An internal memo from a top Department of Transportation official instructs workers at Division of Motor Vehicles service centers not to tell members of the public that they can obtain voter identification cards free of charge -- unless they know to ask for it.
The memo, recently obtained by The Capital Times, was written by Steve Krieser and sent to all state Department of Transportation and Department of Motor Vehicles employees on July 1, the same day employees were to begin issuing photo IDs in accordance with a controversial new voter photo ID law adopted earlier in the year.
As laid out in the memo, failure to check a box when applying for photo ID with the Division of Motor Vehicles will result in the payment of $28. Interviews conducted about the memo suggest the state is more interested in continuing to charge the fee, which is required for a photo ID used for non-voting purposes, than it is in removing all barriers and providing easy access to a free, photo ID.
"While you should certainly help customers who come in asking for a free ID to check the appropriate box, you should refrain from offering the free version to customers who do not ask for it," Krieser writes to employees.
Krieser, who was recently promoted to executive assistant to the DOT secretary, instructs staff that customers should "self certify" their eligibility for the free ID. They can do that, he writes, if they meet the documentation requirements; if they are at least 17 years old; if they have checked the correct certification box on the new forms; and, most significantly, if they are "asking for a product that is available for free issuance."
The law, passed by the Republican-controlled Legislature and signed by Gov. Scott Walker on May 25, requires Wisconsin residents to present identification before they can vote. Republicans said it was necessary to combat voter fraud.
Acceptable forms of identification under the law include Wisconsin driver's licenses, certain student identification cards, passports, and voter identification cards for the thousands of residents who may not have any of those documents.
Democrats fought hard against the law, and the internal memo will likely provide further ammunition to charges that it is a modern-day version of the poll taxes once used to disenfranchise voters in the South, most of them African-American. Typically under those laws, citizens were required to pay to vote unless they had a father or grandfather who had voted prior to the abolition of slavery. The U.S. Supreme Court ruled in 1966 that such laws were unconstitutional.
"It was clear to me from the beginning that people would be disenfranchised because of this law," says state Rep. Kelda Helen Roys, D- Madison, after reading a copy of the memo. "Now we have the proof that people are not going to be getting these IDs unless the say the ‘magic words.'"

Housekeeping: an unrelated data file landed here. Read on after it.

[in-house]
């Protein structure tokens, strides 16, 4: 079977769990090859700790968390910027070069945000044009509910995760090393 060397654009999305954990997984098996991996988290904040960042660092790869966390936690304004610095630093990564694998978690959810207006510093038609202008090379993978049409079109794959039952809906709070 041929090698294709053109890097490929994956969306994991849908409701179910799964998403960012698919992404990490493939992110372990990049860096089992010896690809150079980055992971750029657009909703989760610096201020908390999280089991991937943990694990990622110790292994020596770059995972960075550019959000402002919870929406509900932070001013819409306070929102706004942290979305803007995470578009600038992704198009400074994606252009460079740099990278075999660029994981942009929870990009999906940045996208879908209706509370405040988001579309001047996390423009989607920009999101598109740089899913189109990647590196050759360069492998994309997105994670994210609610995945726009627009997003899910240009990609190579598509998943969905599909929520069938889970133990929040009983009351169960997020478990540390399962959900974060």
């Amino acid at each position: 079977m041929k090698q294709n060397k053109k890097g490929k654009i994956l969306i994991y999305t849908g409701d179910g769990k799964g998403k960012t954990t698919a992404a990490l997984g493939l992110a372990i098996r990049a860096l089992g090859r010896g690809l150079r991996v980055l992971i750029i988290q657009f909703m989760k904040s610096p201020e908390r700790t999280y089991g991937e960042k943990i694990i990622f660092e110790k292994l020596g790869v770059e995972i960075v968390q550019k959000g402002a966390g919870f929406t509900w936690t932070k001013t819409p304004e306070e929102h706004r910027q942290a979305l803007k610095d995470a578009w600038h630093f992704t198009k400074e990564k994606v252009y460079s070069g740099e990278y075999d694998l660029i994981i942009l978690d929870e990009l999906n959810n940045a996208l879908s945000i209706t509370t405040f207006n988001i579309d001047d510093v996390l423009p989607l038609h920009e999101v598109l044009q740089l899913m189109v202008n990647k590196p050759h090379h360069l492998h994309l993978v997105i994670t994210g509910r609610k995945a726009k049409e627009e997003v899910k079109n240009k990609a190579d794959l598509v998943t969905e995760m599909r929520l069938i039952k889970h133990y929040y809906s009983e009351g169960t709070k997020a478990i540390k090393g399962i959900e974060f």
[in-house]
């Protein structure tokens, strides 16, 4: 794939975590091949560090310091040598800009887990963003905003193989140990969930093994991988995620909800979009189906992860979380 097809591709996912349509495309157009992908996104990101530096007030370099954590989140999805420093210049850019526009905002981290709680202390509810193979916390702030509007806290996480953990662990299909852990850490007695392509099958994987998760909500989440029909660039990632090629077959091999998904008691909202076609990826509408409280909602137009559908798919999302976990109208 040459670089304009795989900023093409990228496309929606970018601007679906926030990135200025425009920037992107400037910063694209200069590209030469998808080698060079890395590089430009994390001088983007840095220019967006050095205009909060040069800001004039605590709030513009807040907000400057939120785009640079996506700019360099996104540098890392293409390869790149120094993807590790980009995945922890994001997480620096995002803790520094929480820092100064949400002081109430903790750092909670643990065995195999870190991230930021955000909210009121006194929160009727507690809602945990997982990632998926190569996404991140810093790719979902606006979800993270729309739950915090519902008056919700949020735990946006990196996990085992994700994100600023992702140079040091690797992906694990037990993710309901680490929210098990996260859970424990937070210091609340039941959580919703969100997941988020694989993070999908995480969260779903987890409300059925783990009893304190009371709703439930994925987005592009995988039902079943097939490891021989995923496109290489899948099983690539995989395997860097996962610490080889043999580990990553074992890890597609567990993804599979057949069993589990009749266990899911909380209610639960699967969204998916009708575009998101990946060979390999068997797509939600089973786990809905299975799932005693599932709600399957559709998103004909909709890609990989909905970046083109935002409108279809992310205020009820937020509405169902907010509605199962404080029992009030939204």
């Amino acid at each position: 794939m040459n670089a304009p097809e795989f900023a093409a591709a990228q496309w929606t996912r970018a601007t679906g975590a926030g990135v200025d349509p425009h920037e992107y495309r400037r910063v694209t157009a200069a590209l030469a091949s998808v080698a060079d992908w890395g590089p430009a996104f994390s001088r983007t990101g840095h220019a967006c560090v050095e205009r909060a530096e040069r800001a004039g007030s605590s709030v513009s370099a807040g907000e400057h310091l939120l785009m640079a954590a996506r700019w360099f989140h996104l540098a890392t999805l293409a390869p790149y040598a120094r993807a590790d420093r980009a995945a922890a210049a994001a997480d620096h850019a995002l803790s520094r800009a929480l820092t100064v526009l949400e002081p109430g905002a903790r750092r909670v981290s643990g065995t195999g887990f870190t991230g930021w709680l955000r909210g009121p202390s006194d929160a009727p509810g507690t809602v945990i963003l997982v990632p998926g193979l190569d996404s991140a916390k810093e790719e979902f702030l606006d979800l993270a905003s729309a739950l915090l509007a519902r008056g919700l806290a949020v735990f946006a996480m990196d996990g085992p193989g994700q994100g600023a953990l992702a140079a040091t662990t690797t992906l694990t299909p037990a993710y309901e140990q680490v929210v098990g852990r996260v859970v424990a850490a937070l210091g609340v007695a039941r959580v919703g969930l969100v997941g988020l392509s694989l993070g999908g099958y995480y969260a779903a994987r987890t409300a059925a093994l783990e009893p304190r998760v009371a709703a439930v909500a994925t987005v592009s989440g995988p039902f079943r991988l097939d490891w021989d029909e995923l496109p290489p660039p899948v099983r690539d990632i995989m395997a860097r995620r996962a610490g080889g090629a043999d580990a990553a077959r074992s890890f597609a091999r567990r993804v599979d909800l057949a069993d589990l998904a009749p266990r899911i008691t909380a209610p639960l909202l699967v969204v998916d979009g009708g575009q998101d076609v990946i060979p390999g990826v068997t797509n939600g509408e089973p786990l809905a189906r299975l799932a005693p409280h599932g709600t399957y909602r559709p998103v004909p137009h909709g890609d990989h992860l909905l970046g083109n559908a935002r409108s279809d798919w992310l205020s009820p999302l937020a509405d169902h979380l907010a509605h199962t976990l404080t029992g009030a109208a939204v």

Similarly, Scot Ross of One Wisconsin Now describes the memo as "the smoking gun" proving the legislation was always about denying people the right to vote. The director of the progressive advocacy group has for months disputed the GOP contention that the bill was needed to thwart massive voting fraud, citing the fact that fewer than two dozen people were charged with casting improper votes in the 2008 state elections.
But Krieser defends the directive he gave employees, saying in an interview Tuesday that when the law was written, it did not contain language that requires Division of Motor Vehicles employees to specifically ask those requesting a photo ID if they would be using it to vote or for another purpose.
"If the person initiates that direction, then certainly, we will help them. We will not be coy," Krieser says. "But we still are not going to be selling it at the counter as a free ID."
Since July 1, roughly 8,000 new IDs were issued and roughly 10,300 were renewed, according to figures supplied by the Department of Transportation. Of those roughly 18,300 IDs, nearly 59 percent were issued at no cost.
Michael Pyritz, a legislative aide to Rep. Jeff Stone, R-Greendale, who sponsored the voter ID bill, says given that there are numerous other reasons people need photo ID aside from voting, the intent of the law was not to have anyone without an ID to "all of a sudden" get a free one.
"But if they need it for voting, they can get a free ID," he says.
Robert Kraig, the executive director of the progressive advocacy group Citizen Action of Wisconsin, however, scoffs at claims that the policy as outlined in the memo is designed to prevent the public from ripping off the state by obtaining free identification cards for purposes other than voting.
"That is absurd. They are the ones who created this whole situation by passing this law," Kraig says, adding that if some people get free cards when they would not have before, "well that's the state's problem."
Krieser and Pyritz stress that it is the job of the state Government Accountability Board to use the $750,000 it was given in the latest state budget to educate the public about the availability of free identification cards for voting.
Reid Magney, a spokesman for the accountability board, says that while the DMV is not required to say the cards are free, the board will be launching a major public education campaign about the voter photo ID law in January. One of the campaign's main messages is that the state ID is free if you ask for it, he says.
In the meantime, Krieser says the Department of Transportation is planning to place signs at each of the DMV service offices that say people need to check the box on the form in order to receive an ID for free. He says the signs are "in the design phase" and could not give a date when they would be placed in DMV offices.